Wow! What a year this has been. Work here has continued non-stop, 7-days a week. With few exceptions the chores have been directly related to mess Katrina left behind. The Christmas of 2005 came and went. It was hardly even noticed. Cleanup continued straight through the Holidays. Chainsaws roared and fires blazed. And those plumes of smoke carried Katrina further and further into the past; and none too soon.
But life goes on. So, in an effort to streamline things here at Shady Pond, this will be the final year for the PAPER version of Shady Pond News. In the future the tree farm's newsletter will be provided in electronic form only. Most of you know that the conversion process was put in place some time ago when we began collecting e-mail addresses. The address list has grown to a significant size and the move to e-mail can now be made. Admittedly, Katrina has helped things along by emphasizing the fact that electronic communication is possible regardless of the recipient's geographic location. So, please help us keep the guest list accurate by including your current, and hopefully permanent, e-mail address.
Many of you forward Shady Pond News to relatives in other parts of the country. And the fact that you do so is very flattering so please continue. Just do it by e-mail. The newsletter electronic files are designed to be small with graphics being loaded by the Verio servers once the file is opened. So transit time is short. Or, just print a copy and send it by USPS.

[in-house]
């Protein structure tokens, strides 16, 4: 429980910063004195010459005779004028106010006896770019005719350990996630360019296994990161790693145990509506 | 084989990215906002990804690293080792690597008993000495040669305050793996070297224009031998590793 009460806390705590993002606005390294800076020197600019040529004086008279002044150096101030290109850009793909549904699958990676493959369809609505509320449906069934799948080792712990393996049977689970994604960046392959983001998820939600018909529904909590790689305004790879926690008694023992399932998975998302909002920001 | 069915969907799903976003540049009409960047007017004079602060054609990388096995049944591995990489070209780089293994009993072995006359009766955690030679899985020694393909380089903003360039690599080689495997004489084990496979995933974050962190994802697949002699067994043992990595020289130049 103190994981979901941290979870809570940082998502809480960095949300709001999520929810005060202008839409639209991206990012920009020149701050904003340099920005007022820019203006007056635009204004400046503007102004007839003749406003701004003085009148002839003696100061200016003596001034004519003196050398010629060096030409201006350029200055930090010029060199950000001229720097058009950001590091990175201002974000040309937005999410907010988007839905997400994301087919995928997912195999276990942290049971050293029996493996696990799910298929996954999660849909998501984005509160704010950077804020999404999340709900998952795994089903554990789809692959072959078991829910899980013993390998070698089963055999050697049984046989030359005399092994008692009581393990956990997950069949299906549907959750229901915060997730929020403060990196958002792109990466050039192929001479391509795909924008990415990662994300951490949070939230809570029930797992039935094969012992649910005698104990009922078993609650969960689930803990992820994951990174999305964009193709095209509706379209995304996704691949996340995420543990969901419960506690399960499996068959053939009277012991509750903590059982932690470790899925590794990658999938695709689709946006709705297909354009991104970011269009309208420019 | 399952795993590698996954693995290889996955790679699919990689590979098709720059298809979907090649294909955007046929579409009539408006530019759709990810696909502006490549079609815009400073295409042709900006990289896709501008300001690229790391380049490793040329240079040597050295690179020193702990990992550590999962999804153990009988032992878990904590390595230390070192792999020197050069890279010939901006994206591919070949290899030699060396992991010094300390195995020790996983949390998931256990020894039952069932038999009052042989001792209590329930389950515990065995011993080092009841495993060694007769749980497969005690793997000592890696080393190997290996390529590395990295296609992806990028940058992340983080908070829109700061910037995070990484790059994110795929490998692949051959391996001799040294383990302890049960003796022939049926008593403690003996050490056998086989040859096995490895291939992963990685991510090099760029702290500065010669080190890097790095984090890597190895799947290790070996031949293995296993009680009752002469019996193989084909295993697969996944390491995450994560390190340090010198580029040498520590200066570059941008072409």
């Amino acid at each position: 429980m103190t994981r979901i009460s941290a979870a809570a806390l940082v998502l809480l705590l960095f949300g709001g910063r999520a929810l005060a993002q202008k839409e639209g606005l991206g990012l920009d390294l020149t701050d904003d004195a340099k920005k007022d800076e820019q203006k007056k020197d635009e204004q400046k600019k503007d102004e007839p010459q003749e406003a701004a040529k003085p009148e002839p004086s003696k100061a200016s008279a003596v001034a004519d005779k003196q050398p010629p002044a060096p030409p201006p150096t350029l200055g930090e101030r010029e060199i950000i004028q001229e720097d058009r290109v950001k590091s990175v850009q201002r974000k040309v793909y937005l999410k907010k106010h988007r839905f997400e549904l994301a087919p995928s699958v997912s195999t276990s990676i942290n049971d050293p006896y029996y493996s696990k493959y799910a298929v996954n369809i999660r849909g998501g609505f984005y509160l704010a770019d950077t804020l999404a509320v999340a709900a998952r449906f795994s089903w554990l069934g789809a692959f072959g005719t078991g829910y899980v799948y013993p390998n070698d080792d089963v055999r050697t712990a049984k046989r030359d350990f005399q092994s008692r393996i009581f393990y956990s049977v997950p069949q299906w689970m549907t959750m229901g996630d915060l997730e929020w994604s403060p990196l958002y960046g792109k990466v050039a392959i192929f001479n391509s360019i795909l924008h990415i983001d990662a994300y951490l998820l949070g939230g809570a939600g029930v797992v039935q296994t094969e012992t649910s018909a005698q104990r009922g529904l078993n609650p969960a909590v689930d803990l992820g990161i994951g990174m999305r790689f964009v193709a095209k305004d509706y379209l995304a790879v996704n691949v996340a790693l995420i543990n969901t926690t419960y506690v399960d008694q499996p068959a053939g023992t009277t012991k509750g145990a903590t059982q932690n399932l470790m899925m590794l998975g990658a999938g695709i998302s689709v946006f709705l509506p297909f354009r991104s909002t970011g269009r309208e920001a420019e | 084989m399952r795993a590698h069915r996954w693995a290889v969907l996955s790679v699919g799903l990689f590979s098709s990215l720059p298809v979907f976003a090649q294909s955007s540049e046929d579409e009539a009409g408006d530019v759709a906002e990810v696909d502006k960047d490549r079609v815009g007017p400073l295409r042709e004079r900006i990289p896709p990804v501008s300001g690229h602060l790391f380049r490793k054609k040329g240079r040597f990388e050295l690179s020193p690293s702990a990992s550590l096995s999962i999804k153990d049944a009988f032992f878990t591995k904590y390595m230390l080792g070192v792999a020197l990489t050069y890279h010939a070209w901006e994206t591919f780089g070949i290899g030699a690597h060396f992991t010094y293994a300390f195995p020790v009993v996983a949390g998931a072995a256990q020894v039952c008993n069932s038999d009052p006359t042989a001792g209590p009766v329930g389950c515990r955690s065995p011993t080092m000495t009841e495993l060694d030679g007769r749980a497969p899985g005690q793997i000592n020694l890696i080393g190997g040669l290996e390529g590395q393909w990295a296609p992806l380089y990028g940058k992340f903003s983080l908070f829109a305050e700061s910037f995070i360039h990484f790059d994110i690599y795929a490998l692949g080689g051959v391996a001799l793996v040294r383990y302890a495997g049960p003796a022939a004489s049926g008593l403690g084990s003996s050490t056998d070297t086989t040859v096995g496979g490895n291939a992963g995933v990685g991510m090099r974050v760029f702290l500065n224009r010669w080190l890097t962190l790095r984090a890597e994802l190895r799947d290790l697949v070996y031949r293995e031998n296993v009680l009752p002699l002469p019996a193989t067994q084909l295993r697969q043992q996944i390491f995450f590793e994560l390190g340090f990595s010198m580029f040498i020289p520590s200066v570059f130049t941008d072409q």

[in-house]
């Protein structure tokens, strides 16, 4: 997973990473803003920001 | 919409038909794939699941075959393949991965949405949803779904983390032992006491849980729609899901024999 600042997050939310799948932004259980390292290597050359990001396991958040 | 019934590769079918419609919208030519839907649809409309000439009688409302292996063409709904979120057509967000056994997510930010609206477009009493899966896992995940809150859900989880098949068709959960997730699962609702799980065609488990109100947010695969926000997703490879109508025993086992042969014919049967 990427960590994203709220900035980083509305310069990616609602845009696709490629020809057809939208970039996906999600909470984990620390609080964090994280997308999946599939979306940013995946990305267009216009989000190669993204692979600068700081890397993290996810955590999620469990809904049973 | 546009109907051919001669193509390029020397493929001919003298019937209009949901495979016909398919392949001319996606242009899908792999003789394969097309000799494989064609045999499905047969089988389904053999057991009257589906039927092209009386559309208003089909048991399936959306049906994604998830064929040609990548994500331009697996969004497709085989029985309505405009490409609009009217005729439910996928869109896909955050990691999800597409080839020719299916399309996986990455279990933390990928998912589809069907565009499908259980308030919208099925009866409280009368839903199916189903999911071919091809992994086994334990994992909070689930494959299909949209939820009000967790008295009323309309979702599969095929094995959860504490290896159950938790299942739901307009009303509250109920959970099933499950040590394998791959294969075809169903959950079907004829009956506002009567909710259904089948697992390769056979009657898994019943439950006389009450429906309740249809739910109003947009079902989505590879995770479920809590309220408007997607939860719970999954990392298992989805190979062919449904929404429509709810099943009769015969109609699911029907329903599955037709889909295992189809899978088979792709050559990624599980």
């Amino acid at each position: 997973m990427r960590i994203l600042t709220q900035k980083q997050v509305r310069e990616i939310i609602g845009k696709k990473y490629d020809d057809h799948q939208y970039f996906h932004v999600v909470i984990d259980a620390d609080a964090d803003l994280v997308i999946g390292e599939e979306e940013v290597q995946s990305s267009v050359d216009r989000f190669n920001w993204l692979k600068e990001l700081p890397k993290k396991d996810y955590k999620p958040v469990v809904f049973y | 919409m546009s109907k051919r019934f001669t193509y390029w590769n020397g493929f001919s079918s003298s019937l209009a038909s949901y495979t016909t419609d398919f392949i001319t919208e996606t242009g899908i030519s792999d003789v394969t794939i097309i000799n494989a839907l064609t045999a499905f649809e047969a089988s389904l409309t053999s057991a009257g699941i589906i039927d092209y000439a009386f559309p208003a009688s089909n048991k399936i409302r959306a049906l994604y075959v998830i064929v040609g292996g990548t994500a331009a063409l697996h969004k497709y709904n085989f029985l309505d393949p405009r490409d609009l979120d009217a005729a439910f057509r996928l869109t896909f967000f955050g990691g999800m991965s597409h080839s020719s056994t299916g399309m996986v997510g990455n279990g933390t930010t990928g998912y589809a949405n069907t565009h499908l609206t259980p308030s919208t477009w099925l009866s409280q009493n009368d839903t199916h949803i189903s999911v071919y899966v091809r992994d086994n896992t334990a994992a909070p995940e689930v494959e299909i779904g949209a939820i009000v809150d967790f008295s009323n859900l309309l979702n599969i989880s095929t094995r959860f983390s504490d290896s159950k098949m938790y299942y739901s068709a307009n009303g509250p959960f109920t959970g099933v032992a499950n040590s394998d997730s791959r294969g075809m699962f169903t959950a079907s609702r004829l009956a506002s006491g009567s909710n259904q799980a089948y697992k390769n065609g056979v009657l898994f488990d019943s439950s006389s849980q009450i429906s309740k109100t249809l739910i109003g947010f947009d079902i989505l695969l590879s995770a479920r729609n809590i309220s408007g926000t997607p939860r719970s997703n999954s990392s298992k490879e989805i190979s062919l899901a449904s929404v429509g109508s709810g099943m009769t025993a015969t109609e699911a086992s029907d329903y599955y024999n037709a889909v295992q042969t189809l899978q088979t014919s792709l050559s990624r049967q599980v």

It is Christmas time once again. For many last Christmas got lost in the piles of rubble, the FEMA trailers, and the gutted houses; so this one will be extra special. And we hope to see each of you again this year.
Shady Pond Tree Farm
Christmas Tree Varieties:
a stately beauty from England.
Leighton Green, Castlewellan, Silver Dust
a unique tree from the Orient.
a selection from New Zealand.
the aroma of lemon and mint.
from the western Himalayas with silver needles.
a southern Christmas tradition.
the memories of Christmas past.
Even though some claimed that Shady Pond was an ‘oasis' in a desert of debris, last winter was extra bleak.
The burn piles I had built seemed to be everywhere. There were 15 in all. The smaller ones were as big as a house. The larger ones approached the size of a small church. Burn time was measured in days, not hours.
Mother Nature had taken away many of the things we all had come to know; familiar things that gave us comfort and reassurance. But as the days of cleanup past I found myself noting, that Live Oak was poorly shaped because of the tree that used to be next to it. Or, this Black Cherry now has a perfect spot and will flourish with less competition.
When spring came Mother Nature continued her demonstration of truly unchallenged power. The drought was severe. But in spite of the lack of rain growth was intense. It was really quite a paradox. Native trees replaced branches and foliage in record time. Christmas trees were growing at a rate not seen in years. And of course; the grass grew, and grew, and grew...not a happy situation.
I was having difficulty understanding these events. Clearly Mother Nature takes away but then gives back. And given the loss of so many trees, the excess grass growth was a result of the increased sunlight reaching the ground. But the unbelievable growth of the Christmas trees could not be attributed to the distribution of sunlight.